Millbank Primary School

Growing Together To Be Our Best

* Prison Govenor

Interview with Sian West Governor HM Prison CARDIFF on Monday 8th June 2009 2pm at Millbank Primary School with children of Dosbarth Laura Ashley/class 4. Class teacher Mrs Charlotte Brown, head teacher Miss Gail Allen.


Mrs West Introduced herself and told us a little bit about her job as Governor and the prison

Cardiff prison was built in 1832 as a county gaol on what was then the barren outskirts of Cardiff. The thick stone walls still survive today, but there has been lots of refurbishment and extensions most recently in 1996.


Mrs West told us that there were about 83,000 prisoners in England & Wales, but only 4,000 of those were women. Mrs west told us that Cardiff Prison should have 520 prisoners but has 784 so only one third of inmates had their own cell. HMP Cardiff is a Category B Local/Training Prison.


When people are caught by the police they are sent to court to be tried and if found guilty the judge will give them a ‘punishment decision’, this might be a fine, a community order or a custodial sentence in which case they come to the prison.


Prisoners wear gray jogging trousers, and a burgundy top, people who have been ‘remanded’ to prison whilst  awaiting trial are allowed to wear their normal clothes. Women prisoners are also allowed to wear their own clothes in Women's prisons.


She showed us the pouch where the keys she carries on a chain on a belt secured around her waist would be, some of us tried it on. The keys were of course in the prison as they were not allowed to be taken outside.


The class had researched the prison service and thought of a question to ask Mrs West She joked that she “did not like the ’E’ word and every time someone mentioned 'E'scape she had to sit down.“ In order to make things interesting she decided that she would choose which order she’d answer the questions and answer our number first question last. So these are the order the questions were answered.


1.) Has there ever been a prison escape at Cardiff?

Arrghh the ‘E’ word, I cannot believe that I have chosen that question first!! Yes the last escape was made by someone holding on to the underside of a vehicle as it drove out.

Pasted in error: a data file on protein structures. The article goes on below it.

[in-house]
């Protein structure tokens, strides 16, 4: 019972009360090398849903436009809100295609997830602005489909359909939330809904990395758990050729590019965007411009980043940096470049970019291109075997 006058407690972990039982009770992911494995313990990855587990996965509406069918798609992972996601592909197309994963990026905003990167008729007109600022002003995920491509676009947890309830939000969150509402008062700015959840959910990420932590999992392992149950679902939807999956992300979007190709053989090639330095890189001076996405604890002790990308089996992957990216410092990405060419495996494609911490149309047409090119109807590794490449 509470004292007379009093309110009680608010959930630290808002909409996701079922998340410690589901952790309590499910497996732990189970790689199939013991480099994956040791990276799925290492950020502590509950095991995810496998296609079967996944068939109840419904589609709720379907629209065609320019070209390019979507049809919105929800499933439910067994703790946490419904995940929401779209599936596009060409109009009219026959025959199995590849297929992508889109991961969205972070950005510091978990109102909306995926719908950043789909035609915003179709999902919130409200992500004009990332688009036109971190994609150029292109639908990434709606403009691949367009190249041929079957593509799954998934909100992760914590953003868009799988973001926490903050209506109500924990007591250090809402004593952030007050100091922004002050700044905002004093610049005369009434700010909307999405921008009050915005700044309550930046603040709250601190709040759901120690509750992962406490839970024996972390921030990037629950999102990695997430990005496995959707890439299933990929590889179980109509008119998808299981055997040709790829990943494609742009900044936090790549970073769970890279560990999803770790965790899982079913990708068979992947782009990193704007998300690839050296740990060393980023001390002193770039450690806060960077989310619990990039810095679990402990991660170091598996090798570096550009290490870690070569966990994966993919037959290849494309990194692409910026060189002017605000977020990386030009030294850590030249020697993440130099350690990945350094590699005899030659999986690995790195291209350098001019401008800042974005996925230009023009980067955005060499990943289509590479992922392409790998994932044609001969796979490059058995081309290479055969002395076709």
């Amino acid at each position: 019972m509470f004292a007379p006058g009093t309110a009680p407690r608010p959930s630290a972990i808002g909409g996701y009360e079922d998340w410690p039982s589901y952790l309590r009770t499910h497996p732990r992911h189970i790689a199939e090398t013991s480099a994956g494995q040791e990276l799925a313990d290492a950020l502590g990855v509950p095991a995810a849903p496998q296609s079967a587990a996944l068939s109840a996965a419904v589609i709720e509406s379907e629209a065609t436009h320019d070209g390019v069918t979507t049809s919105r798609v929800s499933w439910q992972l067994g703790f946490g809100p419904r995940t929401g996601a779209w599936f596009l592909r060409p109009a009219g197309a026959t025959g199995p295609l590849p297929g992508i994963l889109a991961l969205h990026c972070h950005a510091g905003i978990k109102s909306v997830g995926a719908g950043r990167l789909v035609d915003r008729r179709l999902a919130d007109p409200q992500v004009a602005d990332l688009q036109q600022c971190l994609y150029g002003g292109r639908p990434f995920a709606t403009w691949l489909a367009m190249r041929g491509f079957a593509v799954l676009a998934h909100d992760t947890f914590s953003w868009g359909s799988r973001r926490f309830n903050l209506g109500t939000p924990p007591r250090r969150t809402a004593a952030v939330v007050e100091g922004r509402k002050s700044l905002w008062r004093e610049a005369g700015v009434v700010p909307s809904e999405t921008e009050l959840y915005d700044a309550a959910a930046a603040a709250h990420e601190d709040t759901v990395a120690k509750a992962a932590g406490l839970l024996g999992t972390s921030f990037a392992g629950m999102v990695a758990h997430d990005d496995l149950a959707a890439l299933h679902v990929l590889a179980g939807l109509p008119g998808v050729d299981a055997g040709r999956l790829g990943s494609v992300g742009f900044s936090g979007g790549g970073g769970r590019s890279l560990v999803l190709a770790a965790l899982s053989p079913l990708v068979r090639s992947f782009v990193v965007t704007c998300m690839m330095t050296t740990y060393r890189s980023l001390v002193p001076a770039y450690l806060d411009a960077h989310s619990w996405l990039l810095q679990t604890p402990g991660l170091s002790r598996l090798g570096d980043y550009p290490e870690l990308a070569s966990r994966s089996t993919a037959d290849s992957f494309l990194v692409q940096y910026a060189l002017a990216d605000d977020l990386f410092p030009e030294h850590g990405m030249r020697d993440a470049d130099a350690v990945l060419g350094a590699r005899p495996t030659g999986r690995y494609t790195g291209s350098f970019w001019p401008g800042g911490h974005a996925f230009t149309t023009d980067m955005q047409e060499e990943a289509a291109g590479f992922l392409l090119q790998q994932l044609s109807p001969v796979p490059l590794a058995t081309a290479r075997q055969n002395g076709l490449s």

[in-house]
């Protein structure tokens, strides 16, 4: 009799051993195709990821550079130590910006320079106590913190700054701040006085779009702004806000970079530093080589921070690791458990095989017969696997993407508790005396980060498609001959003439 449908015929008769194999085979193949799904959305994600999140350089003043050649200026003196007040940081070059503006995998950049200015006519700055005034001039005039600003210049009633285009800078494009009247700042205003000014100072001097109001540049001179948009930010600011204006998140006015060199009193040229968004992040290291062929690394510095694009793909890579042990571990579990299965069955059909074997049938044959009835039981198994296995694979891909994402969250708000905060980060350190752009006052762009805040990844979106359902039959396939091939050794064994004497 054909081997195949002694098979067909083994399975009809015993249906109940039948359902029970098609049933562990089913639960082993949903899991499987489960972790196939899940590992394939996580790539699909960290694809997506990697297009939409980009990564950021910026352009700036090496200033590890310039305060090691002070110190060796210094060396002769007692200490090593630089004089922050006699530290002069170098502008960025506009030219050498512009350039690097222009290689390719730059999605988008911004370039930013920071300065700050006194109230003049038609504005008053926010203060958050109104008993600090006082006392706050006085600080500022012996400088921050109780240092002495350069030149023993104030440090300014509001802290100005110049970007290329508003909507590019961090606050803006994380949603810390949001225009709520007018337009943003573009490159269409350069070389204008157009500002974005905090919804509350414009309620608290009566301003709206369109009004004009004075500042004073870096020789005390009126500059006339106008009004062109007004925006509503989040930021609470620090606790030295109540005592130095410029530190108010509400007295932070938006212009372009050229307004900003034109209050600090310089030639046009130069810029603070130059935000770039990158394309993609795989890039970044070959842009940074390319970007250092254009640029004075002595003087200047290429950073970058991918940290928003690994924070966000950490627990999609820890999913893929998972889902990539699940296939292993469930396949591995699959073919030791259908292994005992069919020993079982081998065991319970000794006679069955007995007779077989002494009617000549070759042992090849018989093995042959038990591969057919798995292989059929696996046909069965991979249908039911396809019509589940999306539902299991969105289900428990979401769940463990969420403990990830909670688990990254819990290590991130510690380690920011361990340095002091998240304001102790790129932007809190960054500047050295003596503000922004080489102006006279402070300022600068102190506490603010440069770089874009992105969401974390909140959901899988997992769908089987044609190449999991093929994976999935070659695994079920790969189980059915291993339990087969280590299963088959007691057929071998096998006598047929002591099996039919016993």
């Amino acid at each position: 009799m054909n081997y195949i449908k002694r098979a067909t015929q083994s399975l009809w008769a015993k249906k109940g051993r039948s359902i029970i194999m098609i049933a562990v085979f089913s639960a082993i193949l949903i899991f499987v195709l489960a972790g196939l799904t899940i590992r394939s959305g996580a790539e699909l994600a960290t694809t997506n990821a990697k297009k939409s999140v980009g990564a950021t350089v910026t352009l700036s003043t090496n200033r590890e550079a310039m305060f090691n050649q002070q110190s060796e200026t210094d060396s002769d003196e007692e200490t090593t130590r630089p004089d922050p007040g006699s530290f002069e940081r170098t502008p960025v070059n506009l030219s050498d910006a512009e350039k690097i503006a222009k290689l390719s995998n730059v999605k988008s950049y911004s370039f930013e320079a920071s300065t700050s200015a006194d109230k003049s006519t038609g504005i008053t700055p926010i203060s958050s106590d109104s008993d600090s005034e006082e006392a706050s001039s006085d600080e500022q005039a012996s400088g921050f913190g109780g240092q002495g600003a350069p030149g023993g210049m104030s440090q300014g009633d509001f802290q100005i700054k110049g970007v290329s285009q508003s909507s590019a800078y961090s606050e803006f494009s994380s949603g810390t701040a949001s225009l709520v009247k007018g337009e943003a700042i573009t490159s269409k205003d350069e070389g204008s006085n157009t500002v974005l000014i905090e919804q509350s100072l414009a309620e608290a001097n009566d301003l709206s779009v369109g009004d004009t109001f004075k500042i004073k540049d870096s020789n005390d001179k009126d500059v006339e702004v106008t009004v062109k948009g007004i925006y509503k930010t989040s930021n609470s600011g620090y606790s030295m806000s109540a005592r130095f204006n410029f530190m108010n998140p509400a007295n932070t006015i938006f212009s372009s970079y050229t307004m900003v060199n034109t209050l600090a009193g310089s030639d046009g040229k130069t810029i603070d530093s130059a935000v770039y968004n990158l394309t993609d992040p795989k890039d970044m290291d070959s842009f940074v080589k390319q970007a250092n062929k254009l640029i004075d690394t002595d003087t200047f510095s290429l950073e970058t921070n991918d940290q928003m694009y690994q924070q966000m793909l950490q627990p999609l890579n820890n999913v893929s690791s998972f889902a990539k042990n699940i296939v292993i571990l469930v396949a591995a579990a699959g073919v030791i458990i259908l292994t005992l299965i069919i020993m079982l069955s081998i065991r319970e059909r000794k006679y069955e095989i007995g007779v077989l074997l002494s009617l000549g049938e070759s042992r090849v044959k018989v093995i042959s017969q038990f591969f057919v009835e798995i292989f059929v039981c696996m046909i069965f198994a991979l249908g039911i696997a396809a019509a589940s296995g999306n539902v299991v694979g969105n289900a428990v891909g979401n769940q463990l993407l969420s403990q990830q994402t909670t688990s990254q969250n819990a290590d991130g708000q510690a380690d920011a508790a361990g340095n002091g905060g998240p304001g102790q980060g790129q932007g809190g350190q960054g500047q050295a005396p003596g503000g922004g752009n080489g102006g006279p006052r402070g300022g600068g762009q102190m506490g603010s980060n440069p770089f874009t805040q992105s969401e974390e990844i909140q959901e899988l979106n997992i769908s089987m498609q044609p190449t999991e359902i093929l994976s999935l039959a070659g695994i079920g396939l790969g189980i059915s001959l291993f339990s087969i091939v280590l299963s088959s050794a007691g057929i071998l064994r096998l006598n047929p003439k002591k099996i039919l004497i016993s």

2.) The High Sheriff said he wanted “to promote the work of the restorative justice programme at Cardiff Prison.”can you tell us about that?

SORI ‘Supporting Offenders through Restoration Inside’ is the name of the scheme we developed in Cardiff Prison it is all about Restorative Justice. This gives the victims of crime the opportunity to show the effect that the crime has had on them or their communities. The prisoners get to see exactly what they have done, take responsibility and even make reparations. [you can read a bit here about SORI]


3.) What would you like to change about the role of Prison Governor, more powers, more funding?

I would like to get the families in more to help us rehabilitate the prisoners, I would like some of the powers Prison Governors once had such as extending a sentence for bad behaviour returned and more money would really help delivering a better more effective prison.


4.) What do you do to relax? What are your hobbies?

I love music, singing jazz classical even karaoke. I used to be in a band when I was at University. I like playing the piano if one was here now I’d be banging away on it. {we did offer to wheel one in from the Hall but time was short}


5.) Who would you most like to throw in jail and why?

Mmmm nobody. I think prison is a last resort and I would like them to be empty, because there would be no need for them as everyone would be law abiding.


6.) Do you believe that the death penalty reduces crime?

They have the death sentence in some parts of America for criminals who have committed murder but I do not think society has the right to take someone’s life even a murderers.  I think that a strong deterrent is very important, but my own personal view is that the death penalty is terrible and not a very effective deterrent.


7.) What were you like at school? Swot or troublemaker?

I was bossy a bit of a show off, {just like some of us} I did really well at Primary school passing 11+ but got distracted with music later on and did not do as well as I should have.


8.) What goals have you set yourself, how will you know if you have been successful in your job?